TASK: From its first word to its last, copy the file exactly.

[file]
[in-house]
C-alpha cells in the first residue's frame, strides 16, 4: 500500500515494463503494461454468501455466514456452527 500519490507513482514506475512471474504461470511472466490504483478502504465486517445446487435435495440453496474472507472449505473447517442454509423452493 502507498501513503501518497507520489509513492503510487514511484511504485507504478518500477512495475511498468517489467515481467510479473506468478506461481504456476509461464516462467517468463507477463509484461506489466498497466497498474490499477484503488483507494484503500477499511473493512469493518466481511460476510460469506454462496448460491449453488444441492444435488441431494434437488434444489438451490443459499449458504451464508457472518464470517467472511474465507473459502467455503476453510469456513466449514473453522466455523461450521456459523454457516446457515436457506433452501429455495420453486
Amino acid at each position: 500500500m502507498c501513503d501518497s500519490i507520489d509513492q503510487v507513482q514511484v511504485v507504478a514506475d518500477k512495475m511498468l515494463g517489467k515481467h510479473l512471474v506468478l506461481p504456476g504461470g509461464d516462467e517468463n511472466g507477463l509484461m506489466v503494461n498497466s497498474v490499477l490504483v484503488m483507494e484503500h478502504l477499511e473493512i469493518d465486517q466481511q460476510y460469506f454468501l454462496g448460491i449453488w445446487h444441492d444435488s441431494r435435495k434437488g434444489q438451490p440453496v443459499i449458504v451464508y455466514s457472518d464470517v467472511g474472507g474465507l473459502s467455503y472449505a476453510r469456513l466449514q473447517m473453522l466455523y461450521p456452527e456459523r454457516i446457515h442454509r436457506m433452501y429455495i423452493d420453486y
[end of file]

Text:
[in-house]
C-alpha cells in the first residue's frame, strides 16, 4: 500500500515494463503494461454468501455466514456452527 500519490507513482514506475512471474504461470511472466490504483478502504465486517445446487435435495440453496474472507472449505473447517442454509423452493 502507498501513503501518497507520489509513492503510487514511484511504485507504478518500477512495475511498468517489467515481467510479473506468478506461481504456476509461464516462467517468463507477463509484461506489466498497466497498474490499477484503488483507494484503500477499511473493512469493518466481511460476510460469506454462496448460491449453488444441492444435488441431494434437488434444489438451490443459499449458504451464508457472518464470517467472511474465507473459502467455503476453510469456513466449514473453522466455523461450521456459523454457516446457515436457506433452501429455495420453486
Amino acid at each position: 500500500m502507498c501513503d501518497s500519490i507520489d509513492q503510487v507513482q514511484v511504485v507504478a514506475d518500477k512495475m511498468l515494463g517489467k515481467h510479473l512471474v506468478l506461481p504456476g504461470g509461464d516462467e517468463n511472466g507477463l509484461m506489466v503494461n498497466s497498474v490499477l490504483v484503488m483507494e484503500h478502504l477499511e473493512i469493518d465486517q466481511q460476510y460469506f454468501l454462496g448460491i449453488w445446487h444441492d444435488s441431494r435435495k434437488g434444489q438451490p440453496v443459499i449458504v451464508y455466514s457472518d464470517v467472511g474472507g474465507l473459502s467455503y472449505a476453510r469456513l466449514q473447517m473453522l466455523y461450521p456452527e456459523r454457516i446457515h442454509r436457506m433452501y429455495i423452493d420453486y